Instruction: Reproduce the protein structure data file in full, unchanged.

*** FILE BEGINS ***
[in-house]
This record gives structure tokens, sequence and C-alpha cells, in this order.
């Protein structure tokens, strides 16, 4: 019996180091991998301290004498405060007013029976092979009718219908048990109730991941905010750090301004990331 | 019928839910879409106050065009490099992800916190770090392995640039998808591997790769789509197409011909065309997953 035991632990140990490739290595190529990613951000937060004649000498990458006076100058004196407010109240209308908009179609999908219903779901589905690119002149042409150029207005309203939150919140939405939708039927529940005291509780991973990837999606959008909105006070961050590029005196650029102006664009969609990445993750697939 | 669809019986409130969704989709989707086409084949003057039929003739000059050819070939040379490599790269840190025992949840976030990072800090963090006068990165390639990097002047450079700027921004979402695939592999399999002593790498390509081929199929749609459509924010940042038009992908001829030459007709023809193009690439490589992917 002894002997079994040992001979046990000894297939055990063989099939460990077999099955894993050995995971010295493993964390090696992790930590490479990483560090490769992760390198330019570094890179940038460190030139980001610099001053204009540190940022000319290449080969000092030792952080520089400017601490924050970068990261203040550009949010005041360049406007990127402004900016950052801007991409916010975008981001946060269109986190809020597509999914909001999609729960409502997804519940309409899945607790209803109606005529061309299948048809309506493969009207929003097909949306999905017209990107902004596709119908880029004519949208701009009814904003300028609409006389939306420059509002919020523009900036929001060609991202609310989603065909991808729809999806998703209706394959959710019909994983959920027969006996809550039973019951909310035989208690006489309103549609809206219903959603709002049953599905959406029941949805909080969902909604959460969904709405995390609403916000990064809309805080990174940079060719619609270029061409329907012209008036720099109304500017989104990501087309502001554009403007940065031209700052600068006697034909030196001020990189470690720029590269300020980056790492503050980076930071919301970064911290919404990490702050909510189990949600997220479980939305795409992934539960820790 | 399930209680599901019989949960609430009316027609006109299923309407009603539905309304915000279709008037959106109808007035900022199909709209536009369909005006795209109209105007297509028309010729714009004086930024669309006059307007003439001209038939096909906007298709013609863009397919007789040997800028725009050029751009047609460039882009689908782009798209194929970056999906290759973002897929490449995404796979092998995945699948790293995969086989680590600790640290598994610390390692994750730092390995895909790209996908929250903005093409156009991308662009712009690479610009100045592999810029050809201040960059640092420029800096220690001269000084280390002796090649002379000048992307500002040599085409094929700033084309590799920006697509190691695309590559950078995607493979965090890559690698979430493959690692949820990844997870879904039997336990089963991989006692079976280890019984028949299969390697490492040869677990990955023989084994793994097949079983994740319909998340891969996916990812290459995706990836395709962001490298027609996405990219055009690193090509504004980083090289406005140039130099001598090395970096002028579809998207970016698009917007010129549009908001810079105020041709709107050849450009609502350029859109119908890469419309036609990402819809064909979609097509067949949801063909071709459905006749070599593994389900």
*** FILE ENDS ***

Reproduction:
[in-house]
This record gives structure tokens, sequence and C-alpha cells, in this order.
């Protein structure tokens, strides 16, 4: 019996180091991998301290004498405060007013029976092979009718219908048990109730991941905010750090301004990331 | 019928839910879409106050065009490099992800916190770090392995640039998808591997790769789509197409011909065309997953 035991632990140990490739290595190529990613951000937060004649000498990458006076100058004196407010109240209308908009179609999908219903779901589905690119002149042409150029207005309203939150919140939405939708039927529940005291509780991973990837999606959008909105006070961050590029005196650029102006664009969609990445993750697939 | 669809019986409130969704989709989707086409084949003057039929003739000059050819070939040379490599790269840190025992949840976030990072800090963090006068990165390639990097002047450079700027921004979402695939592999399999002593790498390509081929199929749609459509924010940042038009992908001829030459007709023809193009690439490589992917 002894002997079994040992001979046990000894297939055990063989099939460990077999099955894993050995995971010295493993964390090696992790930590490479990483560090490769992760390198330019570094890179940038460190030139980001610099001053204009540190940022000319290449080969000092030792952080520089400017601490924050970068990261203040550009949010005041360049406007990127402004900016950052801007991409916010975008981001946060269109986190809020597509999914909001999609729960409502997804519940309409899945607790209803109606005529061309299948048809309506493969009207929003097909949306999905017209990107902004596709119908880029004519949208701009009814904003300028609409006389939306420059509002919020523009900036929001060609991202609310989603065909991808729809999806998703209706394959959710019909994983959920027969006996809550039973019951909310035989208690006489309103549609809206219903959603709002049953599905959406029941949805909080969902909604959460969904709405995390609403916000990064809309805080990174940079060719619609270029061409329907012209008036720099109304500017989104990501087309502001554009403007940065031209700052600068006697034909030196001020990189470690720029590269300020980056790492503050980076930071919301970064911290919404990490702050909510189990949600997220479980939305795409992934539960820790 | 399930209680599901019989949960609430009316027609006109299923309407009603539905309304915000279709008037959106109808007035900022199909709209536009369909005006795209109209105007297509028309010729714009004086930024669309006059307007003439001209038939096909906007298709013609863009397919007789040997800028725009050029751009047609460039882009689908782009798209194929970056999906290759973002897929490449995404796979092998995945699948790293995969086989680590600790640290598994610390390692994750730092390995895909790209996908929250903005093409156009991308662009712009690479610009100045592999810029050809201040960059640092420029800096220690001269000084280390002796090649002379000048992307500002040599085409094929700033084309590799920006697509190691695309590559950078995607493979965090890559690698979430493959690692949820990844997870879904039997336990089963991989006692079976280890019984028949299969390697490492040869677990990955023989084994793994097949079983994740319909998340891969996916990812290459995706990836395709962001490298027609996405990219055009690193090509504004980083090289406005140039130099001598090395970096002028579809998207970016698009917007010129549009908001810079105020041709709107050849450009609502350029859109119908890469419309036609990402819809064909979609097509067949949801063909071709459905006749070599593994389900």